The priest who has spoken for the Diocese of Antigonish in recent years is the subject of an unspecified complaint.
There has been an unspecified complaint against Rev. Paul Abbass — who runs Talbot House — a men's addiction and rehabilitation facility outside Sydney, Cape Breton Regional Police confirmed Thursday.
The matter is being considered to determine whether there is enough information to warrant a criminal investigation, said Desiree Vasallo, a spokeswoman for the Cape Breton Regional Police. She stressed an official investigation had not been launched.
Talbot House raised concerns with the police about one of its employees, police said.
The complaint against Abbass is in his capacity as executive director, a position he's held for 17 years. It was filed with the Department of Community Services.
"The board is not going to comment on the nature of the complaints in fairness to everyone concerned," said John Gainer, chair of the Talbot House Board.
"What we can be committed to is that the alleged complaint will be properly reviewed for everyone's benefit, including Father Abbass and the residents of Talbot House, the community, we need to adhere to a proper process," he said.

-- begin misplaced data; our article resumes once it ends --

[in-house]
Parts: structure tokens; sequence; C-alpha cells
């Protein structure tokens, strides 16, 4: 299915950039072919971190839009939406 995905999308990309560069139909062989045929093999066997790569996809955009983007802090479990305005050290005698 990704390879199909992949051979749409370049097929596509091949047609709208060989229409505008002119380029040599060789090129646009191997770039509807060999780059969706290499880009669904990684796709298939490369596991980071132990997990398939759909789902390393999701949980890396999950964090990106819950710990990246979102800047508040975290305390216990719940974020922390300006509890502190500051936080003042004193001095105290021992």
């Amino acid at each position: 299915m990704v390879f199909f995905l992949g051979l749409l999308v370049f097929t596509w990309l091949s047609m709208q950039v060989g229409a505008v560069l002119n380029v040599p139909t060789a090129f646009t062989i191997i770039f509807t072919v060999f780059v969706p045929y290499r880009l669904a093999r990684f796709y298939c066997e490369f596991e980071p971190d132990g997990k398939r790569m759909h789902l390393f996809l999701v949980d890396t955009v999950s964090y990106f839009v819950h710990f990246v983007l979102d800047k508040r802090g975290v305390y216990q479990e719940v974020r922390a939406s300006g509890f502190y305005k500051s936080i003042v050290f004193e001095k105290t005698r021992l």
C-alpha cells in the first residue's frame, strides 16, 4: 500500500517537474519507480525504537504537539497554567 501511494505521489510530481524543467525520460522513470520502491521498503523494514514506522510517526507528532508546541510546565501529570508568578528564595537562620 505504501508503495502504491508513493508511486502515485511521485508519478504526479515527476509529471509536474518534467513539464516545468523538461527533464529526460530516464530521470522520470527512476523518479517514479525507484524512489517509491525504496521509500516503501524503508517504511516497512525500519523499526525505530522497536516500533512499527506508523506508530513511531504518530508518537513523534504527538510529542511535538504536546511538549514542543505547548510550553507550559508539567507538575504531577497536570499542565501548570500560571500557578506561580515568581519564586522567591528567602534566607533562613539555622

Abbass was asked Feb. 3 by the board to step aside until the review was completed, Gainer said.
The Diocese of Antigonish released a statement Thursday saying it would fully co-operate with Talbot House and the department.
"We will act with the welfare of everyone in mind," Bishop Brian Dunn said in a release.
"For the complainant, that means being listened to and having their allegations investigated thoroughly. For parishioners, that means keeping them informed and providing avenues for discussion and dialogue.
"For Father Abbass, it means a fair, timely and thorough investigation to find the truth."
Talbot House has received additional clinical support from the Cape Breton District Health Authority, so Gainer said the board is confident the welfare of the 14 men at Talbot house is secure.
Abbass has been the voice of the diocese through the child pornography scandal involving Bishop Raymond Lahey and the sale of church properties to satisfy a settlement with victims of sexual abuse by priests.
"It is always difficult to hear about complaints against priests, but we must encourage that complaints be investigated thoroughly and the truth be determined," Dunn added.